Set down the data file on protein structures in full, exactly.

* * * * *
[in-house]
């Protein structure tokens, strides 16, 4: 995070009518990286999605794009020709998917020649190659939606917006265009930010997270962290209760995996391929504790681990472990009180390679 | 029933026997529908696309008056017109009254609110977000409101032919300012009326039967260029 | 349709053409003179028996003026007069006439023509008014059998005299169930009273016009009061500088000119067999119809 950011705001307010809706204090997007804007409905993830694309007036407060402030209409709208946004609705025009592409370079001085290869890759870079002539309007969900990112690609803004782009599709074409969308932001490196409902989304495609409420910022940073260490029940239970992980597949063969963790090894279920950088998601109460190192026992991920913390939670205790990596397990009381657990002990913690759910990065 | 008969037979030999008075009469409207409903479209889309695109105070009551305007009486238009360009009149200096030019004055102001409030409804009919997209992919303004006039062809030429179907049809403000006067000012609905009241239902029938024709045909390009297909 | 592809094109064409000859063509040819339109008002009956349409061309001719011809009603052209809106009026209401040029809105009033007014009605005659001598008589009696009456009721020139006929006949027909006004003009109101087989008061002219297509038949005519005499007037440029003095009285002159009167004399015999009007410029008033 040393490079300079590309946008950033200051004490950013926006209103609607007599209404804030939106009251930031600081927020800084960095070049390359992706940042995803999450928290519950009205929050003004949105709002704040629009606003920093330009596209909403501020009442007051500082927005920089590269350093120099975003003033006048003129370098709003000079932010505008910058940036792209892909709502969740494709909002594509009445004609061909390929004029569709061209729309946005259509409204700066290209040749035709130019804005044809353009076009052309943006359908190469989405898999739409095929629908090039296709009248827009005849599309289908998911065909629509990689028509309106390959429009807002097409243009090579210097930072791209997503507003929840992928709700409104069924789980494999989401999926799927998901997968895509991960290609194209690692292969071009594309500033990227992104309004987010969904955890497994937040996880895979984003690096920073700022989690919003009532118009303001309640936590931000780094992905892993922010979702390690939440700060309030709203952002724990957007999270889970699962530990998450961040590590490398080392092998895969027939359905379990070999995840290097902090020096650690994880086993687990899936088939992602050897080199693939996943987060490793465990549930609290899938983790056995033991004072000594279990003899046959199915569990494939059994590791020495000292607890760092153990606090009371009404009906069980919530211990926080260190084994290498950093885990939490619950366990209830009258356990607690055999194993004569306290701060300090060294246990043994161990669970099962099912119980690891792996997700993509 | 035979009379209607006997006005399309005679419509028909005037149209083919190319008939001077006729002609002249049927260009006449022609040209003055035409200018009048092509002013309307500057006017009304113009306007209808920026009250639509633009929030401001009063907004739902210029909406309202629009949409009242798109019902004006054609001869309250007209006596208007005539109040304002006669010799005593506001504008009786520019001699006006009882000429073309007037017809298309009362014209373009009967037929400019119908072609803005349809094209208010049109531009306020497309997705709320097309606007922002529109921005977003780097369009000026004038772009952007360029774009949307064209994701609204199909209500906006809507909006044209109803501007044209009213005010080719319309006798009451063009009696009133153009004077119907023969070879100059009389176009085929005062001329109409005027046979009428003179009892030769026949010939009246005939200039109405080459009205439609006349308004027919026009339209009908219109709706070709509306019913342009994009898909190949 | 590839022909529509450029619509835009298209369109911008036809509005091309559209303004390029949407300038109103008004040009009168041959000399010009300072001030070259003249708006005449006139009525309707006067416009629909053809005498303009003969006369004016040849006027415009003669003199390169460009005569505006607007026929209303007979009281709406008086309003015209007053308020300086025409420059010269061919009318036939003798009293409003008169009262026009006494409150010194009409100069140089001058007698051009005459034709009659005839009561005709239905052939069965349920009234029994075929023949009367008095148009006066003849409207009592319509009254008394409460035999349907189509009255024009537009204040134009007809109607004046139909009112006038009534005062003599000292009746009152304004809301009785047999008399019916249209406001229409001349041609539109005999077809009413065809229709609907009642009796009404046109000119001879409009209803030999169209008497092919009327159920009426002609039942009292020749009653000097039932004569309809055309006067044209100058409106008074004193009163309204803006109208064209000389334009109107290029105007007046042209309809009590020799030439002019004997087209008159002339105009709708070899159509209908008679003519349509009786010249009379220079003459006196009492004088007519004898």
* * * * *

[in-house]
């Protein structure tokens, strides 16, 4: 995070009518990286999605794009020709998917020649190659939606917006265009930010997270962290209760995996391929504790681990472990009180390679 | 029933026997529908696309008056017109009254609110977000409101032919300012009326039967260029 | 349709053409003179028996003026007069006439023509008014059998005299169930009273016009009061500088000119067999119809 950011705001307010809706204090997007804007409905993830694309007036407060402030209409709208946004609705025009592409370079001085290869890759870079002539309007969900990112690609803004782009599709074409969308932001490196409902989304495609409420910022940073260490029940239970992980597949063969963790090894279920950088998601109460190192026992991920913390939670205790990596397990009381657990002990913690759910990065 | 008969037979030999008075009469409207409903479209889309695109105070009551305007009486238009360009009149200096030019004055102001409030409804009919997209992919303004006039062809030429179907049809403000006067000012609905009241239902029938024709045909390009297909 | 592809094109064409000859063509040819339109008002009956349409061309001719011809009603052209809106009026209401040029809105009033007014009605005659001598008589009696009456009721020139006929006949027909006004003009109101087989008061002219297509038949005519005499007037440029003095009285002159009167004399015999009007410029008033 040393490079300079590309946008950033200051004490950013926006209103609607007599209404804030939106009251930031600081927020800084960095070049390359992706940042995803999450928290519950009205929050003004949105709002704040629009606003920093330009596209909403501020009442007051500082927005920089590269350093120099975003003033006048003129370098709003000079932010505008910058940036792209892909709502969740494709909002594509009445004609061909390929004029569709061209729309946005259509409204700066290209040749035709130019804005044809353009076009052309943006359908190469989405898999739409095929629908090039296709009248827009005849599309289908998911065909629509990689028509309106390959429009807002097409243009090579210097930072791209997503507003929840992928709700409104069924789980494999989401999926799927998901997968895509991960290609194209690692292969071009594309500033990227992104309004987010969904955890497994937040996880895979984003690096920073700022989690919003009532118009303001309640936590931000780094992905892993922010979702390690939440700060309030709203952002724990957007999270889970699962530990998450961040590590490398080392092998895969027939359905379990070999995840290097902090020096650690994880086993687990899936088939992602050897080199693939996943987060490793465990549930609290899938983790056995033991004072000594279990003899046959199915569990494939059994590791020495000292607890760092153990606090009371009404009906069980919530211990926080260190084994290498950093885990939490619950366990209830009258356990607690055999194993004569306290701060300090060294246990043994161990669970099962099912119980690891792996997700993509 | 035979009379209607006997006005399309005679419509028909005037149209083919190319008939001077006729002609002249049927260009006449022609040209003055035409200018009048092509002013309307500057006017009304113009306007209808920026009250639509633009929030401001009063907004739902210029909406309202629009949409009242798109019902004006054609001869309250007209006596208007005539109040304002006669010799005593506001504008009786520019001699006006009882000429073309007037017809298309009362014209373009009967037929400019119908072609803005349809094209208010049109531009306020497309997705709320097309606007922002529109921005977003780097369009000026004038772009952007360029774009949307064209994701609204199909209500906006809507909006044209109803501007044209009213005010080719319309006798009451063009009696009133153009004077119907023969070879100059009389176009085929005062001329109409005027046979009428003179009892030769026949010939009246005939200039109405080459009205439609006349308004027919026009339209009908219109709706070709509306019913342009994009898909190949 | 590839022909529509450029619509835009298209369109911008036809509005091309559209303004390029949407300038109103008004040009009168041959000399010009300072001030070259003249708006005449006139009525309707006067416009629909053809005498303009003969006369004016040849006027415009003669003199390169460009005569505006607007026929209303007979009281709406008086309003015209007053308020300086025409420059010269061919009318036939003798009293409003008169009262026009006494409150010194009409100069140089001058007698051009005459034709009659005839009561005709239905052939069965349920009234029994075929023949009367008095148009006066003849409207009592319509009254008394409460035999349907189509009255024009537009204040134009007809109607004046139909009112006038009534005062003599000292009746009152304004809301009785047999008399019916249209406001229409001349041609539109005999077809009413065809229709609907009642009796009404046109000119001879409009209803030999169209008497092919009327159920009426002609039942009292020749009653000097039932004569309809055309006067044209100058409106008074004193009163309204803006109208064209000389334009109107290029105007007046042209309809009590020799030439002019004997087209008159002339105009709708070899159509209908008679003519349509009786010249009379220079003459006196009492004088007519004898």